Victorian Alchemy explores nineteenth-century conceptions of ancient Egypt as this extant civilisation was being ‘rediscovered’ in the modern world. With its material remnants somewhat paradoxically symbolic of both antiquity and modernity (in the very currentness of Egyptological excavations), ancient Egypt was at once evocative of ancient magical power and of cutting-edge science, a tension that might be productively conceived of as ‘alchemical’. Allusions to ancient Egypt simultaneously lent an air of legitimacy to depictions of the supernatural while projecting a sense of enchantment onto representations of cutting-edge science.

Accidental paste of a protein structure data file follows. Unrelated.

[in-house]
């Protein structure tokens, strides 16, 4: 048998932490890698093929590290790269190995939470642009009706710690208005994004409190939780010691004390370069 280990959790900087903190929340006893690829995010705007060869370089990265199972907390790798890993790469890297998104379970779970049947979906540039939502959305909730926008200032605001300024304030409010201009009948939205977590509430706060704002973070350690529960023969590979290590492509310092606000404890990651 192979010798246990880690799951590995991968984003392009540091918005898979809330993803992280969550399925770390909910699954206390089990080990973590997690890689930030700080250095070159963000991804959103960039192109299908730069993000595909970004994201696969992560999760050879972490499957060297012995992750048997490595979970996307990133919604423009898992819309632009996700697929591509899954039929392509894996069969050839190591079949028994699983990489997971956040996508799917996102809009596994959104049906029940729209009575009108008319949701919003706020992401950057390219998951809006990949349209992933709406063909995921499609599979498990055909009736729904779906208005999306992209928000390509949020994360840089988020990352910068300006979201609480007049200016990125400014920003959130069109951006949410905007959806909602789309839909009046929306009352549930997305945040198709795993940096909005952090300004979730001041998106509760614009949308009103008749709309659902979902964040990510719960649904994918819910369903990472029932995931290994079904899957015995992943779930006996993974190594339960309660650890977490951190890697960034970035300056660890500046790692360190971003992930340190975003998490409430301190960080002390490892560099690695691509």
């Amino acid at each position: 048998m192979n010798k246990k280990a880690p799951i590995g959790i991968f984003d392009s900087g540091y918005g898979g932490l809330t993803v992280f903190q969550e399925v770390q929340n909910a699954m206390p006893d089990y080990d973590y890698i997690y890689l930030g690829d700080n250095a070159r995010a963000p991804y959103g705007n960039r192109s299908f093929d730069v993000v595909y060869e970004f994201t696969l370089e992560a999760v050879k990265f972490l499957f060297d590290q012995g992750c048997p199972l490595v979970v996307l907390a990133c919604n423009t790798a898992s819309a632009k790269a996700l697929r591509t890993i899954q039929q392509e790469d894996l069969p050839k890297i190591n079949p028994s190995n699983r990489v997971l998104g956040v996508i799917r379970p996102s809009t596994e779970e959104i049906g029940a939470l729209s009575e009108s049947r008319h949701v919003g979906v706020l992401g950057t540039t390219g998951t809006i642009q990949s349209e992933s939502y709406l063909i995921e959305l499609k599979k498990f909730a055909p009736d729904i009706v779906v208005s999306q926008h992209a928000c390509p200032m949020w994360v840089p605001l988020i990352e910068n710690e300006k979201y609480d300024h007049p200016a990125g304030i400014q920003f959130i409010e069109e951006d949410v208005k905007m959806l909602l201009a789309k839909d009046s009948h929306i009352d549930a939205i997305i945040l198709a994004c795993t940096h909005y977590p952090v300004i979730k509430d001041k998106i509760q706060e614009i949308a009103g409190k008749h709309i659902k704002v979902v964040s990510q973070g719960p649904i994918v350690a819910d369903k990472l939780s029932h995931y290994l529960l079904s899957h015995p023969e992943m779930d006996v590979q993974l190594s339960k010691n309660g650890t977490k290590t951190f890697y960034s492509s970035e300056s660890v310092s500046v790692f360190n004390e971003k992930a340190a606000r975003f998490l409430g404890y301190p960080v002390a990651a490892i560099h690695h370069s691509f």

Examining literature and other cultural forms including art, photography and early film, Eleanor Dobson traces the myriad ways in which magic and science were perceived as entwined, and ancient Egypt evoked in parallel with various fields of study, from imaging technologies and astronomy, to investigations into the electromagnetic spectrum and the human mind itself. In so doing, counter to linear narratives of nineteenth-century progress, and demonstrating how ancient Egypt was more than a mere setting for Orientalist fantasies or nightmares, the book establishes how conceptions of modernity were inextricably bound up in the contemporary reception of the ancient world, and suggests how such ideas that took root and flourished in the Victorian era persist to this day.